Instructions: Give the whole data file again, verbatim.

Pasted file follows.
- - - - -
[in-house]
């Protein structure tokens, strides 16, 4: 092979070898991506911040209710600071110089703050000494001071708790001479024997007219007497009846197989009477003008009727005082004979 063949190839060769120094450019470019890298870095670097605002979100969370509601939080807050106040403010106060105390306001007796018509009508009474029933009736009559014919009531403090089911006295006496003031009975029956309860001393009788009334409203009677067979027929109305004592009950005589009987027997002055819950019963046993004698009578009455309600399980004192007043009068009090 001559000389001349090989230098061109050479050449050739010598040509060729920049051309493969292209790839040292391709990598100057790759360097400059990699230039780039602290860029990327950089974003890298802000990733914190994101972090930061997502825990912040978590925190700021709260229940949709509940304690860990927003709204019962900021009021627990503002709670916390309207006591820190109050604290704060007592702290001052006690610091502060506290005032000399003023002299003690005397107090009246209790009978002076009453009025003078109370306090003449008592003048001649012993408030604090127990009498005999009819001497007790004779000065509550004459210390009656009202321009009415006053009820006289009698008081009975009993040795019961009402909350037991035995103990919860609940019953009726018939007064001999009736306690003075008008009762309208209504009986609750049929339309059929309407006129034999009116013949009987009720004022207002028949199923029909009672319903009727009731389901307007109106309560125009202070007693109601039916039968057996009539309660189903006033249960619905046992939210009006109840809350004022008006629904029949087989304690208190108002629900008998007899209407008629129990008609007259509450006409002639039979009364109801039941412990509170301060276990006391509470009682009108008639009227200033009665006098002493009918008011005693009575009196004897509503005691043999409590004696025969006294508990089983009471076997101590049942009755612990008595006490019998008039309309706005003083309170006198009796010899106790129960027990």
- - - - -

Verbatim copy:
[in-house]
């Protein structure tokens, strides 16, 4: 092979070898991506911040209710600071110089703050000494001071708790001479024997007219007497009846197989009477003008009727005082004979 063949190839060769120094450019470019890298870095670097605002979100969370509601939080807050106040403010106060105390306001007796018509009508009474029933009736009559014919009531403090089911006295006496003031009975029956309860001393009788009334409203009677067979027929109305004592009950005589009987027997002055819950019963046993004698009578009455309600399980004192007043009068009090 001559000389001349090989230098061109050479050449050739010598040509060729920049051309493969292209790839040292391709990598100057790759360097400059990699230039780039602290860029990327950089974003890298802000990733914190994101972090930061997502825990912040978590925190700021709260229940949709509940304690860990927003709204019962900021009021627990503002709670916390309207006591820190109050604290704060007592702290001052006690610091502060506290005032000399003023002299003690005397107090009246209790009978002076009453009025003078109370306090003449008592003048001649012993408030604090127990009498005999009819001497007790004779000065509550004459210390009656009202321009009415006053009820006289009698008081009975009993040795019961009402909350037991035995103990919860609940019953009726018939007064001999009736306690003075008008009762309208209504009986609750049929339309059929309407006129034999009116013949009987009720004022207002028949199923029909009672319903009727009731389901307007109106309560125009202070007693109601039916039968057996009539309660189903006033249960619905046992939210009006109840809350004022008006629904029949087989304690208190108002629900008998007899209407008629129990008609007259509450006409002639039979009364109801039941412990509170301060276990006391509470009682009108008639009227200033009665006098002493009918008011005693009575009196004897509503005691043999409590004696025969006294508990089983009471076997101590049942009755612990008595006490019998008039309309706005003083309170006198009796010899106790129960027990």